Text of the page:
14NEWS Special Report: " Healing Heroes"
TRI-STATE (WFIE) - "It's the type of calls and images that leave lasting images in your mind," says Charlie Heflin.
Heflin has been in the fire service for 28 years, but he'll always remember one of his first calls.
"Back in 1991, there was an accident in Cedar Lake, Indiana. Six people were killed by a drunk driver. The van flipped over, and erupted into flames," explains Heflin.
PTSD, or Post Traumatic Stress Disorder, incites traumatic memories to return when similar situations arise.
First responders run into danger, when the rest of us run away. But they can't out run PTSD.
"They're dads, they're brothers, and they're husbands," explains Katie, who's lived with PTSD for years.
That deadly car accident and horrific fire stays with those on scene long after the sirens turn off.
"Especially in the first responder world, we try to be strong. And we don't want to admit when we need help," explains Heflin.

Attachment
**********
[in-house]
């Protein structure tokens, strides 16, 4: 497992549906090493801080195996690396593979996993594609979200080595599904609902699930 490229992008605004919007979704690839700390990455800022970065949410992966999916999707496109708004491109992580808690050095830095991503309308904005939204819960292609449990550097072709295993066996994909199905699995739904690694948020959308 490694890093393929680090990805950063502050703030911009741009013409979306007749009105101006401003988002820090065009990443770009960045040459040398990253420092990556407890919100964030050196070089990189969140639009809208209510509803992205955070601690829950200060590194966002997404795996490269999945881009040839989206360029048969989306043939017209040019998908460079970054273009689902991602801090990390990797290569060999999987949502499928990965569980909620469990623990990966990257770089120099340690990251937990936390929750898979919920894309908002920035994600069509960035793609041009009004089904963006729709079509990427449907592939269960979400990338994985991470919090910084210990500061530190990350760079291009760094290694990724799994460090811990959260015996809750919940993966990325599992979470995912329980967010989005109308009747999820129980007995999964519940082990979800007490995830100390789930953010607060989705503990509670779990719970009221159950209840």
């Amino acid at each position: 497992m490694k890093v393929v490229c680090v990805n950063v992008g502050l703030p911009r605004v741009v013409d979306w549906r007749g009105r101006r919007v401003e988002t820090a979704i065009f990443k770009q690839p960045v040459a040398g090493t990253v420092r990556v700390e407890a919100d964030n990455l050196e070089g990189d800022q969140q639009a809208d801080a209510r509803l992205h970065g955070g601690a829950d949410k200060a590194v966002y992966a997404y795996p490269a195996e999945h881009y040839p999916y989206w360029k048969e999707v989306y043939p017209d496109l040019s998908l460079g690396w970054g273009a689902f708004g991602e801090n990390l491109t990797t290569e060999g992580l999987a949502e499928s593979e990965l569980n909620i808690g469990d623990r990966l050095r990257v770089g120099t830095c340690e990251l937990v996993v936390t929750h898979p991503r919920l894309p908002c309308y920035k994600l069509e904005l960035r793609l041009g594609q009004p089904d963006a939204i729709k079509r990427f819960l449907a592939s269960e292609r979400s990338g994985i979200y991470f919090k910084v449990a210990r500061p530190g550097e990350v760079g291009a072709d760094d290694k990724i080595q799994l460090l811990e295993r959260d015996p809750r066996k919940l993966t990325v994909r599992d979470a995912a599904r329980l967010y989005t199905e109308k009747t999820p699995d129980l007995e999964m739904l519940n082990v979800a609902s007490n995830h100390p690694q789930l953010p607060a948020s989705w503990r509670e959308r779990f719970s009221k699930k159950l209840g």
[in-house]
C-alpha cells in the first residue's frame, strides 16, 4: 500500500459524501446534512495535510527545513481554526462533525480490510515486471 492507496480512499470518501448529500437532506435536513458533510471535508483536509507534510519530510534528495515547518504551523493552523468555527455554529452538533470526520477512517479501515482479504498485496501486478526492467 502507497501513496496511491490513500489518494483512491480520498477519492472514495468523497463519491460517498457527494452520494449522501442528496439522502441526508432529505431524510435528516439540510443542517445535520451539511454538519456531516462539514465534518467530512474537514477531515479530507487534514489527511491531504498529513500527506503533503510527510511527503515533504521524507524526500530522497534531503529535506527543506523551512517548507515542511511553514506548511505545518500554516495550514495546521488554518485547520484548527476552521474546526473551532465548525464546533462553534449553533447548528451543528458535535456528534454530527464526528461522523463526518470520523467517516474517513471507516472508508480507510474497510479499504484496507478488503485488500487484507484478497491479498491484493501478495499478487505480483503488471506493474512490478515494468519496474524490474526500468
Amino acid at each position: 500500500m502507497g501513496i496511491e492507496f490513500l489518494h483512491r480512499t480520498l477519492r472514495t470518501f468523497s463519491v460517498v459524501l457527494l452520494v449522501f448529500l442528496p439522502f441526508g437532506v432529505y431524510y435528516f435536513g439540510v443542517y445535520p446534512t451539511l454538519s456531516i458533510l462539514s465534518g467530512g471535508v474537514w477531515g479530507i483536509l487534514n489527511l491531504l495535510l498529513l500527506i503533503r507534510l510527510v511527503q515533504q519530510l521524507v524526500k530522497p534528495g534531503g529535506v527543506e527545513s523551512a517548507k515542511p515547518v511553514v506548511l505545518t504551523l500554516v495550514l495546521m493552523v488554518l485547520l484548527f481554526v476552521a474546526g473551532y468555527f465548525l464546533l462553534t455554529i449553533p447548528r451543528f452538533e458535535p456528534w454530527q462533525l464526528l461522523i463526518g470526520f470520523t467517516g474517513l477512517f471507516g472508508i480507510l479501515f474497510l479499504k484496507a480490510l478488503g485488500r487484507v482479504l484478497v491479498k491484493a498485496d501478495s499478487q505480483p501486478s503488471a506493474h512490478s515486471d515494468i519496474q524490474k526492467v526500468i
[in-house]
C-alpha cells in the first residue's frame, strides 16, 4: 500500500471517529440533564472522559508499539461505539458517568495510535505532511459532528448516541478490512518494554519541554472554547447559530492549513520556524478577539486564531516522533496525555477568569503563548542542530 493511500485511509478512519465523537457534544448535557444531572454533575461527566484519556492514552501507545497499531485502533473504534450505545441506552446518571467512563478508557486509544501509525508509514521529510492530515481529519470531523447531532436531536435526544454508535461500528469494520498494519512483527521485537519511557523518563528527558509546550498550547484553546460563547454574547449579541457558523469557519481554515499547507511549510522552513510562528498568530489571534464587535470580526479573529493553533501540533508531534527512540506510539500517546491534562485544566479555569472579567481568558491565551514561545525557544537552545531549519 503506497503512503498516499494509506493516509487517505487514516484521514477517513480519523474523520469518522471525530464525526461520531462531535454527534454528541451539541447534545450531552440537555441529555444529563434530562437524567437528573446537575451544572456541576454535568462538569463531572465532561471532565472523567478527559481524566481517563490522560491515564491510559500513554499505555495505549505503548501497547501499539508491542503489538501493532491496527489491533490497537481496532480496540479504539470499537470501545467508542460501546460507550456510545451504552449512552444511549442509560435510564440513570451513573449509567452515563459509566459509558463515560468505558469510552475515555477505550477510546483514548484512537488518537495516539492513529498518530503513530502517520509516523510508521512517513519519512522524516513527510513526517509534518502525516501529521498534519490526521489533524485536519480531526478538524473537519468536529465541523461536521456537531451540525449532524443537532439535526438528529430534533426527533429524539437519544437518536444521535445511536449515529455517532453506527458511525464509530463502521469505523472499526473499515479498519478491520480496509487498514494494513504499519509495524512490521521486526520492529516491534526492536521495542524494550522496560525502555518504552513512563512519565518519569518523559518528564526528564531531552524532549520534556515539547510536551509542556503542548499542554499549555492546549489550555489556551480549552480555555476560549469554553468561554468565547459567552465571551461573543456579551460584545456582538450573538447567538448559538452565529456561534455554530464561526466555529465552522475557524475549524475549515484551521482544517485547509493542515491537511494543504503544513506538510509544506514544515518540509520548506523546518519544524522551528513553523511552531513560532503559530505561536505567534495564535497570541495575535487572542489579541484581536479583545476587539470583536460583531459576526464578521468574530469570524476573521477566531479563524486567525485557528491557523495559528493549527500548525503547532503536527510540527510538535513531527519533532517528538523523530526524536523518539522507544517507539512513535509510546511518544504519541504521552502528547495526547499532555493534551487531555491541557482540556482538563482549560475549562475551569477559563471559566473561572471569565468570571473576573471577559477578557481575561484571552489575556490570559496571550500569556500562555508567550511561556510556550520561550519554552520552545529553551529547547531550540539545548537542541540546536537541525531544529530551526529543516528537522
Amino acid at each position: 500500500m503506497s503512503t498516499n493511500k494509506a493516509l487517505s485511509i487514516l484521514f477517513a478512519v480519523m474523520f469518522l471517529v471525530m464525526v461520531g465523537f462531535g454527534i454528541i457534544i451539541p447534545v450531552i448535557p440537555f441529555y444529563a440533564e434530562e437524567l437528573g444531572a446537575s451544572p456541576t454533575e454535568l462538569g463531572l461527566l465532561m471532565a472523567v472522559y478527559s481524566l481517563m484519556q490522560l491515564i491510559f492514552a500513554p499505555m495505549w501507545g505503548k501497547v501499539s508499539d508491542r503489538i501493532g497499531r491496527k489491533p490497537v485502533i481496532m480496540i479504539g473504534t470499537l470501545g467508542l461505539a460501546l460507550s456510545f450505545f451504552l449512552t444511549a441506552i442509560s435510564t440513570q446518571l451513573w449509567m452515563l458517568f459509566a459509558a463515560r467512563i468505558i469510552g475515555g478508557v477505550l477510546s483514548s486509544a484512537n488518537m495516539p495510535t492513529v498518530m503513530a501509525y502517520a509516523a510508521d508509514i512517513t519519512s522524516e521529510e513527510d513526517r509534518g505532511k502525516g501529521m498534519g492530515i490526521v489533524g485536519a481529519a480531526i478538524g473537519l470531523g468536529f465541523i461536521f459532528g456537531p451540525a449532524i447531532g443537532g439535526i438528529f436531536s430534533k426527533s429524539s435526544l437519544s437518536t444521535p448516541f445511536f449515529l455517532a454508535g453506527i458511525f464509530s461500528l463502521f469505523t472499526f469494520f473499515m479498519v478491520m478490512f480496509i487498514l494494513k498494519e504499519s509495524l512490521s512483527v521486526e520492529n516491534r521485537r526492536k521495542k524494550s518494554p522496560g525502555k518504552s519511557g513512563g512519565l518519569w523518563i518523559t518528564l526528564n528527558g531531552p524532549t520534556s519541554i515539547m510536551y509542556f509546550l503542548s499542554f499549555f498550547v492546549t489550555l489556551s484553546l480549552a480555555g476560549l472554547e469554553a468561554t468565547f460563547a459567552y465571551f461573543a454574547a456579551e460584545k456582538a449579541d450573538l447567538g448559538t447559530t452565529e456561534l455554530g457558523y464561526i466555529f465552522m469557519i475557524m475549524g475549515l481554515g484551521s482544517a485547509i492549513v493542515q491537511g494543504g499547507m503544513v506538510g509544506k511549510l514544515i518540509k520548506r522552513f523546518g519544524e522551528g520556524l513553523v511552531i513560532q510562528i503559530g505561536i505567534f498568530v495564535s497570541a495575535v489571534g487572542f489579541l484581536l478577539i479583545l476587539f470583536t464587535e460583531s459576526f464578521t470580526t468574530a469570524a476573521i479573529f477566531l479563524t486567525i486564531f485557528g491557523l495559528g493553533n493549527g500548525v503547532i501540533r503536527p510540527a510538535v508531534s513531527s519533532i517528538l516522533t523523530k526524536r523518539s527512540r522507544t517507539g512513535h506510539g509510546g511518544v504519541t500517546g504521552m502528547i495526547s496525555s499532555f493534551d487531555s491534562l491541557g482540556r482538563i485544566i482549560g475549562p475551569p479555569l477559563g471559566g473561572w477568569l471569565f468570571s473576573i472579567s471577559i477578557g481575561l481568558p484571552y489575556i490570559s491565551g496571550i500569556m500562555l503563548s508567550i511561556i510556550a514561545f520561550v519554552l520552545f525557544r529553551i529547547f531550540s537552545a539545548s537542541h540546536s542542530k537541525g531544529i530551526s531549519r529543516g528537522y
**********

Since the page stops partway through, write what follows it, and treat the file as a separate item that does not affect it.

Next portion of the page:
To dilute the line between seeking help or staying quiet, Katie Gillie started a Twitter chat named #PTSDchat.
"It's a pretty isolating, scary thing to live with."
Every week, Charlie and Katie separated by thousands of miles, tweet together with the #PTSDchat.
First responders see people on their worst days and some take those memories home with them.
The open Twitter chats for #PTSDchat are for everyone, every Wednesday night.
For more information on PTSD treatment for first responders, click here.
You can click here for information on a 24-hour hotline for first responders.
According to officials, the Indiana Emergency Operations Center offers a State Critical Incident Stress Management Team for use statewide. This team is used for first responders who need a critical incident stress debriefing.
First responders have 72 hours after a trauma to deal with the emotional impact of the trauma. After that window, the serotonin in the brain burns the images of that experience in long-term memory.
Katie Gillie, who created #PTSDchat, also utilizes art to help others who are going through PTSD. For more information on that site, click here.
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